Approximately 1 cm of colon was resected for histopathology examination, fixed in 4% neutral-buffered formalin, embedded in paraffin, sectioned at 5 μm thickness and stained separately with hematoxylin and eosin (H&E) and Periodic Acid-Schiff (PAS). We determined the histological damage score to measure the severity of inflammation based on the following parameters (Table 3): extent of inflammation, inflammatory cell infiltration, extent of crypt damage, and loss of goblet cells. The total score ranged from 0 to 8.
MPO Activity Assay
Inflammatory cell (polymorphonuclear neutrophil) infiltration into colonic tissue was quantified by measuring MPO activity with an MPO assay kit (Nanjing Jiancheng Bio-engineering Institute, China), following the manufacturer's instructions. MPO activity was expressed as units per gram of total protein (U/g).
Intestinal Permeability Assay
Intestinal permeability was assessed by using fluorescein isothiocyanate-labeled dextran (FITC-D) with molecular weight of 4,000 Da (Sigma). Briefly, 2 days after induction of colitis by TNBS treatment, mice were orally administrated with 600 mg/kg of FITC-D. After 4 h administration, blood was collected from the eyes of the mice and centrifuged at 12,000 g for 5 min to separate serum. Fluorescence intensity in the serum was measured by a microplate reader with excitation and emission wavelengths of 490 and 525 nm, respectively. The concentrations of FITC-D were calculated by a standard curve generated by serial dilution of FITC-D. Each sample was measured in triplicate.
Colonic tissue sections were deparaffinized and subjected to an antigen retrieval process. Briefly, sections were heated in sodium citrate buffer (pH 6.0) with a 500-watt microwave oven until the temperature reached 100°C. When the temperature of the sodium citrate buffer dropped below 60°C, tissue slices were treated with protease K. Non-specific binding was blocked by incubating with 5% normal goat serum for 30 min at room temperature. For occludin and zonula occludens-1 (ZO-1) staining, sections were separately incubated with rabbit monoclonal anti-occludin antibody (1:50 dilution; Abcam, USA) and rabbit polyclonal anti-ZO-1 antibody (1:200 dilution; Abcam, USA) overnight at 4°C. After wards, sections were washed with PBS and incubated with Alexa Fluor 555 goat anti-rabbit IgG antibody (1:400 dilution; Abcam, USA) in the dark for 45 min at room temperature. Sections were then washed with PBS, stained with Hoechst dye (1:2,000 dilution; Abcam, USA) for 5 min and washed again with PBS. Finally, images of the stained sections were analyzed by confocal microscopy.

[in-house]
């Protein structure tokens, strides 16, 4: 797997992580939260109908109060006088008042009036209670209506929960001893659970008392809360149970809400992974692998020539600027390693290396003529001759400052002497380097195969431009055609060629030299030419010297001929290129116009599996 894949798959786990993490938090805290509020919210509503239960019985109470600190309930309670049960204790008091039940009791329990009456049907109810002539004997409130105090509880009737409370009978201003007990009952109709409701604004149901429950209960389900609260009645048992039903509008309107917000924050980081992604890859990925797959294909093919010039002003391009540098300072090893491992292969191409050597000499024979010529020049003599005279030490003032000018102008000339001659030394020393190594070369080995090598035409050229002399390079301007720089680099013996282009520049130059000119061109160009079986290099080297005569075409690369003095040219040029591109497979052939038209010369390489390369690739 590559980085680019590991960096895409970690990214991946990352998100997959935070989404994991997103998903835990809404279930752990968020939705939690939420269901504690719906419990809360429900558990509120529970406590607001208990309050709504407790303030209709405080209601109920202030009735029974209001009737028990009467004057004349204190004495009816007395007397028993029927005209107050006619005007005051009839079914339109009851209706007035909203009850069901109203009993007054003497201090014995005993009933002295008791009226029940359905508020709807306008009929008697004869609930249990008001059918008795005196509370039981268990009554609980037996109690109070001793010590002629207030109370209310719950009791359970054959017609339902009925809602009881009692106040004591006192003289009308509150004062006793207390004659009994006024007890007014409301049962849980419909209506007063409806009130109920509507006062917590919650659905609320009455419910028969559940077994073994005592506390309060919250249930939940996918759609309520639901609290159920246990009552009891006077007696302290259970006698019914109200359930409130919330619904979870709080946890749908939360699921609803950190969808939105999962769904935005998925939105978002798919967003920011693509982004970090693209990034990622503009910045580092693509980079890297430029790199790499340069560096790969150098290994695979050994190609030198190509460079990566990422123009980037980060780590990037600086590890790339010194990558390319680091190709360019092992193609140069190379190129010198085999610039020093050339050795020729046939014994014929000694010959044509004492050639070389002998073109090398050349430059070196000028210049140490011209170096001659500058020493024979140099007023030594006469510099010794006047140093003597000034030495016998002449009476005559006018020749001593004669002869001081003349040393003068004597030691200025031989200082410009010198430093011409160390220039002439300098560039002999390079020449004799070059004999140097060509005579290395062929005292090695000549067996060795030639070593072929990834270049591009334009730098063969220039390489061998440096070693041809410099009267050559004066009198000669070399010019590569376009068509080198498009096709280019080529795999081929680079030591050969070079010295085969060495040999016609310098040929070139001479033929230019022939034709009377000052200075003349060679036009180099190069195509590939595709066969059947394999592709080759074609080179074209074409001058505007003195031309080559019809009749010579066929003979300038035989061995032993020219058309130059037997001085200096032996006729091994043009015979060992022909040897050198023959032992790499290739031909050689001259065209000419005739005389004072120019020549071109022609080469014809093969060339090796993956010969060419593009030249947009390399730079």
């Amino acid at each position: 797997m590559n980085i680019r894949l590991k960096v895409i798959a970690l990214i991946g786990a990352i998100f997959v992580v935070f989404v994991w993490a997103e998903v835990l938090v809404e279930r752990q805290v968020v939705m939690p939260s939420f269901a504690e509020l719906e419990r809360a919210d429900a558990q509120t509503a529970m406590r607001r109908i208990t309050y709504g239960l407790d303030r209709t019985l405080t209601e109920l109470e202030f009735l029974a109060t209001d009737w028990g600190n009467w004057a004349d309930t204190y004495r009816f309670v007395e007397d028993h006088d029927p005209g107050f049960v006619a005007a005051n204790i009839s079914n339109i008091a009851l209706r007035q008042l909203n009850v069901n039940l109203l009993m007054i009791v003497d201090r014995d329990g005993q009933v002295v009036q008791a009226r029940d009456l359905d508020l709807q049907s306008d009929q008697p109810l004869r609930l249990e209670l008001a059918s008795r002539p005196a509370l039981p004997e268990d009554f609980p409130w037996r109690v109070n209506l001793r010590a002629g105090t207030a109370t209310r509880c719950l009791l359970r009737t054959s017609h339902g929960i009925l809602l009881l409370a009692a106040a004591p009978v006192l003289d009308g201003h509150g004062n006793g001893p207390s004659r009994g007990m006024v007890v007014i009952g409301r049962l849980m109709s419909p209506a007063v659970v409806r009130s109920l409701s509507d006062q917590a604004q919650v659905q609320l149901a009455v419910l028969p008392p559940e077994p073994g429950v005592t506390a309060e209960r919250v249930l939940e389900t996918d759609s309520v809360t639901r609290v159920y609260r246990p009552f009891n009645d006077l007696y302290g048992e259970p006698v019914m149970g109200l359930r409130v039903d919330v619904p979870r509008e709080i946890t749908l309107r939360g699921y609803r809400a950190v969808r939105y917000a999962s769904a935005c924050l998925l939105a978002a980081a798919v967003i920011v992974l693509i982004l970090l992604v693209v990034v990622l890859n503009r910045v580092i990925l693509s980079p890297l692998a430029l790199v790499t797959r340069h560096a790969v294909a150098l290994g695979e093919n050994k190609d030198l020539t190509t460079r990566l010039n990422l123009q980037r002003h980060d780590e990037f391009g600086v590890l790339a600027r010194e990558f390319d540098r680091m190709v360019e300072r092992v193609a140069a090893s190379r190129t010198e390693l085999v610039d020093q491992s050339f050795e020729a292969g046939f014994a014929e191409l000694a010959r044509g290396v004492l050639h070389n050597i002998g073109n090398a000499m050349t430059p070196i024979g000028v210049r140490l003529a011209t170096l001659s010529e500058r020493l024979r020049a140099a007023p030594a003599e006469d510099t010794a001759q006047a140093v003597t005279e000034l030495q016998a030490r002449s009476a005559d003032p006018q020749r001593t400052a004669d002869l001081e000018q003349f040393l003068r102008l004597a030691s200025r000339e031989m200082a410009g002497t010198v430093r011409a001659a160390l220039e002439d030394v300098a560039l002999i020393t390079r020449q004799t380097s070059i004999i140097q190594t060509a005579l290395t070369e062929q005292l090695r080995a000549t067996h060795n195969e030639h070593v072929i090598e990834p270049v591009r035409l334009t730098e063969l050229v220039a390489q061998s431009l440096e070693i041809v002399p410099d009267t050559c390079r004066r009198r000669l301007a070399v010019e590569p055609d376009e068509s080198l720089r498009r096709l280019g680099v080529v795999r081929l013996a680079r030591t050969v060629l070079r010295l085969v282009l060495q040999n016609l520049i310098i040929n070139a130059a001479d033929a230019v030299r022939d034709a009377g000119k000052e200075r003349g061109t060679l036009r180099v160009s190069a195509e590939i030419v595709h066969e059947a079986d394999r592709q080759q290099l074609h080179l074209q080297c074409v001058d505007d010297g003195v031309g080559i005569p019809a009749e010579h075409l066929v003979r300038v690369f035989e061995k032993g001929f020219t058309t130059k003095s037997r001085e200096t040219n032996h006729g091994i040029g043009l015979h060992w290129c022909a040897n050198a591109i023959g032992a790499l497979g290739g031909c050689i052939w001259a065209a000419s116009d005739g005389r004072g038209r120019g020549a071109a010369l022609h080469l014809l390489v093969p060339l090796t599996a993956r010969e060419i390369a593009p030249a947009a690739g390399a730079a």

Colon tissue was homogenized in tissue protein extraction reagent (Thermo Scientific, USA). After completion of lysis, the homogenized tissue was centrifuged at 12,000 g for 10 min. The collected supernatant was stored at −80°C until analysis. Levels of Th1 cytokines (IL-1β, IFN-γ, and TNF-α), Th2 cytokines (IL-4 and IL-13), a Th17 cytokine (IL-17A), regulatory cytokines (IL-10 and TGF-β) and chemokines (MCP-1 and MIP-3α) were analyzed using the Meso Scale Discovery (MSD) electrochemiluminescence platform. All measurements were performed in triplicate. The average absorbance at 620 nm was determined for each sample and was used to calculate cytokine concentrations in picograms per milliliter (pg/mL).
RNA Extraction and Quantitative Real-Time PCR
Colon RNA was extracted, purified (Qiagen, Germany) and converted to cDNA (Stratagene, USA), following the manufacturer's instructions. Quantitative real-time PCR was performed using FastStart Universal SYBR Green Master (Rox) reagents (Roche Diagnostics, Indianapolis, IN) and a 7500 Real-Time PCR machine (Applied Biosystems, Foster City, CA). Primer sequences are listed in Table 4. The reaction conditions were: 95°C for 10 min; followed by 40 cycles of 95°C for 15 s, 56°C for 1 min and 72°C for 1 min; and concluding with a melting curve analysis. Fold change in gene expression was calculated using the 2−ΔΔCt method.